Last week, a State Library employee turned herself in for allegedly embezzling $110,000 of privately donated funds. The 39-year-old employee was arrested and booked on 174 counts of unauthorized use of a credit card and 94 counts of forgery and felony theft according to the arrest warrant. Many of these checks were simply made out to “cash.”
The library employee worked as the executive assistant to the state librarian since 1996. Her position gave her access to private funds donated to the Louisiana State Library Foundation. Throughout the course of her employment, the defendant allegedly used the foundation’s credit cared for unauthorized purchases totaling $27,583 and wrote unauthorized checks from the foundation’s account totaling $82,503, according to the warrant.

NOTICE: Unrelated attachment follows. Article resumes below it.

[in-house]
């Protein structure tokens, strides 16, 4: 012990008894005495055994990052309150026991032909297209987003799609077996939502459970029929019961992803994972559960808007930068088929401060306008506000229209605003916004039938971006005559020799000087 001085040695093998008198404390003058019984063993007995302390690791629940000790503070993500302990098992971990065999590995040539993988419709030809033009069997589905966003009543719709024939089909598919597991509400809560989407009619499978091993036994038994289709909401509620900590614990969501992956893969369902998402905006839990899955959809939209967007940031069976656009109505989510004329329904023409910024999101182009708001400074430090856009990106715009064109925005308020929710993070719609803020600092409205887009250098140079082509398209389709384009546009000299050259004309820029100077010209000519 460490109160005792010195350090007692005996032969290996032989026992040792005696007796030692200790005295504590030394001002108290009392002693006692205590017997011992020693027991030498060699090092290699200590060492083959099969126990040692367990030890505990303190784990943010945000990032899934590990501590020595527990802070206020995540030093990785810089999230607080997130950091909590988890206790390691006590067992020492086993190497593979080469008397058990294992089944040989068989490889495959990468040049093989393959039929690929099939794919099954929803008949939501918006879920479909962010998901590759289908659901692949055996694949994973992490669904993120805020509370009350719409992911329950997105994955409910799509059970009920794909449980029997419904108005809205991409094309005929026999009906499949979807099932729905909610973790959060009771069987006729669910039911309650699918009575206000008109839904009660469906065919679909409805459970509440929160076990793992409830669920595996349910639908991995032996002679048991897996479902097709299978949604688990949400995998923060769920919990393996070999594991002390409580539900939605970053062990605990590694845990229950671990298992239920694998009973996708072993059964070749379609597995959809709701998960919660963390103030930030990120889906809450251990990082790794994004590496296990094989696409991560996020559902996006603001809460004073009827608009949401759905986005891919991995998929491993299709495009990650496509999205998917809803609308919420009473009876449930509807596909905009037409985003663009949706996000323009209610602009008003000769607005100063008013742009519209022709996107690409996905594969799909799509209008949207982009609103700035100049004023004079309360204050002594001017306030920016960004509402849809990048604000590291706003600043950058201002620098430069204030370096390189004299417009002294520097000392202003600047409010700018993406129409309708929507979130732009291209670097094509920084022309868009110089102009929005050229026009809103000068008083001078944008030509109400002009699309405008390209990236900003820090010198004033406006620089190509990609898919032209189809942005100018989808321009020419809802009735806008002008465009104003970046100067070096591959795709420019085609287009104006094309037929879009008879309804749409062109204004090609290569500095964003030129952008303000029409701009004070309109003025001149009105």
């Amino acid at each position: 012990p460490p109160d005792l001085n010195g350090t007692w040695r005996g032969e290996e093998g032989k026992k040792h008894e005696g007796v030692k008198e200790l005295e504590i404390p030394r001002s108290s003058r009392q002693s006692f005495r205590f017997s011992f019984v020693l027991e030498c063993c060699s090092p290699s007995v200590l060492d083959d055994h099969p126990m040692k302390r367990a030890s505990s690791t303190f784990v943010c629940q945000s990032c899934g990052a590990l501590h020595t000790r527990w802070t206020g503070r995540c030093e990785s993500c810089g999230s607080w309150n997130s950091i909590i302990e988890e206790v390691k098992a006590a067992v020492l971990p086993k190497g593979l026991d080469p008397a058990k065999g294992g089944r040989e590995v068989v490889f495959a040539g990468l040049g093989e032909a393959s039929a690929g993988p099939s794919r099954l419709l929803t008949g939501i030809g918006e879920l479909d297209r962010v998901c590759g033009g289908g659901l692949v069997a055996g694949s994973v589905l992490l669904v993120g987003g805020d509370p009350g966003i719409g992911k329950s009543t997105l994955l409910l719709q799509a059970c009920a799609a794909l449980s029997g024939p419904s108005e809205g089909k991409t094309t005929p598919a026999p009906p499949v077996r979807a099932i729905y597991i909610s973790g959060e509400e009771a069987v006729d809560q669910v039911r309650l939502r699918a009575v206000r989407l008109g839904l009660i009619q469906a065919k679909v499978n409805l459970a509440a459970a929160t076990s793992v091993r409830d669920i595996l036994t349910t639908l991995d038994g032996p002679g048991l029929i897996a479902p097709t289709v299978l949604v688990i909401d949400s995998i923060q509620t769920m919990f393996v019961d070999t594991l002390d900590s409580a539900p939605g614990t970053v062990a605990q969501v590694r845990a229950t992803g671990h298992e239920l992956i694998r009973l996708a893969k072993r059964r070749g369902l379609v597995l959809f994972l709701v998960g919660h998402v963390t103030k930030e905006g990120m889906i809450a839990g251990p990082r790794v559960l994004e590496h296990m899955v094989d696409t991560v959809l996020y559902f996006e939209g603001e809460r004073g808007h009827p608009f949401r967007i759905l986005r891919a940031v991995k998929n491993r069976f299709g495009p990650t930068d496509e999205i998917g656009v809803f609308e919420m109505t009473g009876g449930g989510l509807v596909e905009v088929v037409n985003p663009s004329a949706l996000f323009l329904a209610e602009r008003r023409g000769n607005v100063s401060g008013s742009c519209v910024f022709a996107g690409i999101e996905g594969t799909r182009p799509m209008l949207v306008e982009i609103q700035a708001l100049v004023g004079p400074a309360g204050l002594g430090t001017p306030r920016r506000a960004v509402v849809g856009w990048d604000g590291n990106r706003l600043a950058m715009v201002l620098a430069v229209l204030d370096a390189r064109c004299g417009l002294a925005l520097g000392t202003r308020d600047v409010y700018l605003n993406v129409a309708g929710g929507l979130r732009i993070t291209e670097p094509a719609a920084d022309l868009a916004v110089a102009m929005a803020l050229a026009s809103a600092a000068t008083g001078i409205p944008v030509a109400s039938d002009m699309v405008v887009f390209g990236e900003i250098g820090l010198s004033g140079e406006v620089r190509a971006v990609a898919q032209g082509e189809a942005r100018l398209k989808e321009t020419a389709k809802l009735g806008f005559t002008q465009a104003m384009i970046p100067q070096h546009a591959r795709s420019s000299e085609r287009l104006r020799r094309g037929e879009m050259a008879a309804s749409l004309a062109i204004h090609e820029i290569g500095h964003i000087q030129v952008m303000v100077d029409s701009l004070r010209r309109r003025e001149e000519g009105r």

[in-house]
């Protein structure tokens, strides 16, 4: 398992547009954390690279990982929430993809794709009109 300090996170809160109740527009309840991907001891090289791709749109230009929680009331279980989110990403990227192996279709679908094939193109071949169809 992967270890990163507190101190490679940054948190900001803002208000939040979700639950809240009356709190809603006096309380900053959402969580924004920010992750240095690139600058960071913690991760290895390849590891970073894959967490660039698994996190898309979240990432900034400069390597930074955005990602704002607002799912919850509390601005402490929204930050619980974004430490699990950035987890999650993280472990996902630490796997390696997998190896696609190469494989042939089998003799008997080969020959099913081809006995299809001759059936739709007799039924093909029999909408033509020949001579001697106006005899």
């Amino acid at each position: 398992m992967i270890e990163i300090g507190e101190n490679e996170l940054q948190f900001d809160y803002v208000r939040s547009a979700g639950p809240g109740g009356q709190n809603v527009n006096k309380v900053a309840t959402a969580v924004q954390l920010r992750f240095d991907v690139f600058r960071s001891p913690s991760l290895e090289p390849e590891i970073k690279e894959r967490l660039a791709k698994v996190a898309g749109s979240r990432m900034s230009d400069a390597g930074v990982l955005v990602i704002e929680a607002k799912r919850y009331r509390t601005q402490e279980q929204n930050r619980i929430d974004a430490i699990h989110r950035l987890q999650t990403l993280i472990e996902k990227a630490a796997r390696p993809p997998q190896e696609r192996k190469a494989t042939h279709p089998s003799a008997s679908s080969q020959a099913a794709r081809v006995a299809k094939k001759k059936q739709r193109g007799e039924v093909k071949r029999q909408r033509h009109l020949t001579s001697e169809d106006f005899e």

There was an internal investigation that began in October when many other employees discovered discrepancies in the financial records. The employee was fired in January and the findings were turned over to the District Attorney’s Office.
The attorney for the defendant claims she is innocent. Critical for the defense strategy in this case will be working to minimize the charges and penalties. The employee may be able to seek a favorable plea bargain, since she turned herself in
National attention is focused on white collar crimes because of the significant monetary losses to public entities and private citizens. In this case, the jury may be unsympathetic to a defendant who has admitted to stealing from a library, an institution that is already struggling financially.
The Advocate, “State library worker accused of stealing $109,000,” Naomi Martin, March 29, 2012.